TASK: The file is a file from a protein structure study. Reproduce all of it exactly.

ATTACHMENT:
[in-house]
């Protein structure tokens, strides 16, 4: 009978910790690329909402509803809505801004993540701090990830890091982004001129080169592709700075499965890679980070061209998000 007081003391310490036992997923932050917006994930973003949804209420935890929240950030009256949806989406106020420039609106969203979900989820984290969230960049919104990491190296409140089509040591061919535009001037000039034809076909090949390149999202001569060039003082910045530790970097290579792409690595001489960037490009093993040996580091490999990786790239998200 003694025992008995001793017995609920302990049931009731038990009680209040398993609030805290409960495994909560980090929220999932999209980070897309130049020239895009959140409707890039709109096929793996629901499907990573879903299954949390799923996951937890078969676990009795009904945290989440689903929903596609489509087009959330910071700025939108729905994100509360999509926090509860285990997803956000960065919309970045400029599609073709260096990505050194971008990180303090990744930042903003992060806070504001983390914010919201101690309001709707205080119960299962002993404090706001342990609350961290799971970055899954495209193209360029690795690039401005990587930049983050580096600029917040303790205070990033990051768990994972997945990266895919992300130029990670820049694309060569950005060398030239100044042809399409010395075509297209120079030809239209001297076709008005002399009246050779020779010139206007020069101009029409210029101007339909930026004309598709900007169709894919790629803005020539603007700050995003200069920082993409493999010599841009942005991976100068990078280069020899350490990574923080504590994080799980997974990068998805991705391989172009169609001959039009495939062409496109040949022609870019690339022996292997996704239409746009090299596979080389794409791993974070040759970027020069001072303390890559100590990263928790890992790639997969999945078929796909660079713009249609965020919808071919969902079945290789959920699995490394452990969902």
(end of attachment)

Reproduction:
[in-house]
């Protein structure tokens, strides 16, 4: 009978910790690329909402509803809505801004993540701090990830890091982004001129080169592709700075499965890679980070061209998000 007081003391310490036992997923932050917006994930973003949804209420935890929240950030009256949806989406106020420039609106969203979900989820984290969230960049919104990491190296409140089509040591061919535009001037000039034809076909090949390149999202001569060039003082910045530790970097290579792409690595001489960037490009093993040996580091490999990786790239998200 003694025992008995001793017995609920302990049931009731038990009680209040398993609030805290409960495994909560980090929220999932999209980070897309130049020239895009959140409707890039709109096929793996629901499907990573879903299954949390799923996951937890078969676990009795009904945290989440689903929903596609489509087009959330910071700025939108729905994100509360999509926090509860285990997803956000960065919309970045400029599609073709260096990505050194971008990180303090990744930042903003992060806070504001983390914010919201101690309001709707205080119960299962002993404090706001342990609350961290799971970055899954495209193209360029690795690039401005990587930049983050580096600029917040303790205070990033990051768990994972997945990266895919992300130029990670820049694309060569950005060398030239100044042809399409010395075509297209120079030809239209001297076709008005002399009246050779020779010139206007020069101009029409210029101007339909930026004309598709900007169709894919790629803005020539603007700050995003200069920082993409493999010599841009942005991976100068990078280069020899350490990574923080504590994080799980997974990068998805991705391989172009169609001959039009495939062409496109040949022609870019690339022996292997996704239409746009090299596979080389794409791993974070040759970027020069001072303390890559100590990263928790890992790639997969999945078929796909660079713009249609965020919808071919969902079945290789959920699995490394452990969902």